Hal Colby, fortunately for his peace of mind, did not overhear the conversation. It outlined an entirely different plan from that which Lillian Manill had explained to him only the preceding day-a plan which included a hasty wedding and a long honeymoon, during which the Bar Y foreman would taste the sweets of world travel in company with a charming and affectionate bride.
“You’re goin’ to leave me here to run all the risk, eh?” demanded Wainright, senior.
“Oh, there’s no risk now that that Bull fellow is out of the way,” Corson assured him.
“I wish I was sure he was out o’ the way,” said Wainright, dubiously. “I don’t like that fellow a little bit.”
“He’ll never show up again,” said Corson, confidently, “and anyway, just as soon as I get to New York I’ll look up a good man to represent me here, and I’m going to pick the toughest one I can find in New York, too.”
“I’m afraid I’m buyin’ a heap o’ trouble with that one-third interest of mine,” said Wainright, scratching his head.
“But look what you’re going to get out of it,” Corson reminded him. “I’ll bet we take a million out of that mine in the next year.”
Back at the ranch Colby was met by a scowling trio—Texas Pete, Shorty, and Idaho. “Where’s Bull?” demanded Texas.
“How should I know?” replied Colby, gruffly. “When was I elected his nurse-girl?”
“You went out after him with a bunch o’ drunken short-horns last night,” accused Shorty. “You know whether you got him or not.”
“They didn’t git him,” said Colby, shortly.
“It’s a good thing fer you, Colby, thet they didn’t,” said Texas Pete, “an’ another thing—we wants our time. We ain’t a-aimin’ to work under no pole-cat no more.”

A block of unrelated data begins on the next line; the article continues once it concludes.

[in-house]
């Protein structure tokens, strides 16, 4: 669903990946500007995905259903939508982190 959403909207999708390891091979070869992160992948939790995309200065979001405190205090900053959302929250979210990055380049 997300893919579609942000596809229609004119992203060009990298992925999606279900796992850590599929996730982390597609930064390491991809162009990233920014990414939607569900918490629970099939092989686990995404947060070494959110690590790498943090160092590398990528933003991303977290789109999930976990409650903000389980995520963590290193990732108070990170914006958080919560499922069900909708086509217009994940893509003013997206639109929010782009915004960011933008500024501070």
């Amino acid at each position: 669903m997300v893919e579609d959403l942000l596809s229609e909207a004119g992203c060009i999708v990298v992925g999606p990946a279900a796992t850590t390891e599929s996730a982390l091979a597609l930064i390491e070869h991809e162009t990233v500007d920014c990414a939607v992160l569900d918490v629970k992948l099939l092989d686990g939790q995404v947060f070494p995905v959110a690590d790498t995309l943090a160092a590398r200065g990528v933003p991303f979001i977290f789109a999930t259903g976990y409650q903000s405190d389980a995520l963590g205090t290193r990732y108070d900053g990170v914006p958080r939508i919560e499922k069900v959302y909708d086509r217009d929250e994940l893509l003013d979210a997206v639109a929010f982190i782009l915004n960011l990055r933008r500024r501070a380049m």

“I reckon we kin git along without you,” retorted Colby, ignoring the insult. “You kin come back here in a week fer your checks—the boss ain’t here.”
“Then we’ll stay ’til she is,” said Pete.
“Suit yerselves,” replied Colby, as he turned and walked away.
The routine of the ranch moved in its accustomed grooves as the days passed, though there was noticeably absent the spirit of good-fellowship that marks the daily life of a well-ordered cow outfit. A little coterie, headed by Texas Pete, herded by itself, in the vernacular of the West, while the remaining punchers grouped themselves about the foreman.
Mealtimes, ordinarily noisy with rough but good-natured badinage, had become silent moments to be gotten through as rapidly as possible. There was a decorous restraint that was far too decorous, among these rough men, to augur aught of good. It revealed rather than veiled the proximity of open hostilities.
There was one topic of conversation that was eschewed particularly. It would have been the steel to the flint of prejudice which lay embedded in the powder of partisanship. Bull’s name was never mentioned when the factions were together.
The stage came again to Hendersville on the third day after Diana’s departure. It brought mail for the ranch, but the vaquero who had been sent from the Bar Y for it tarried longer at Gum’s Place—Liquors and Cigars—than he had intended, with the result that it was well after supper and quite dark before he delivered it to the office.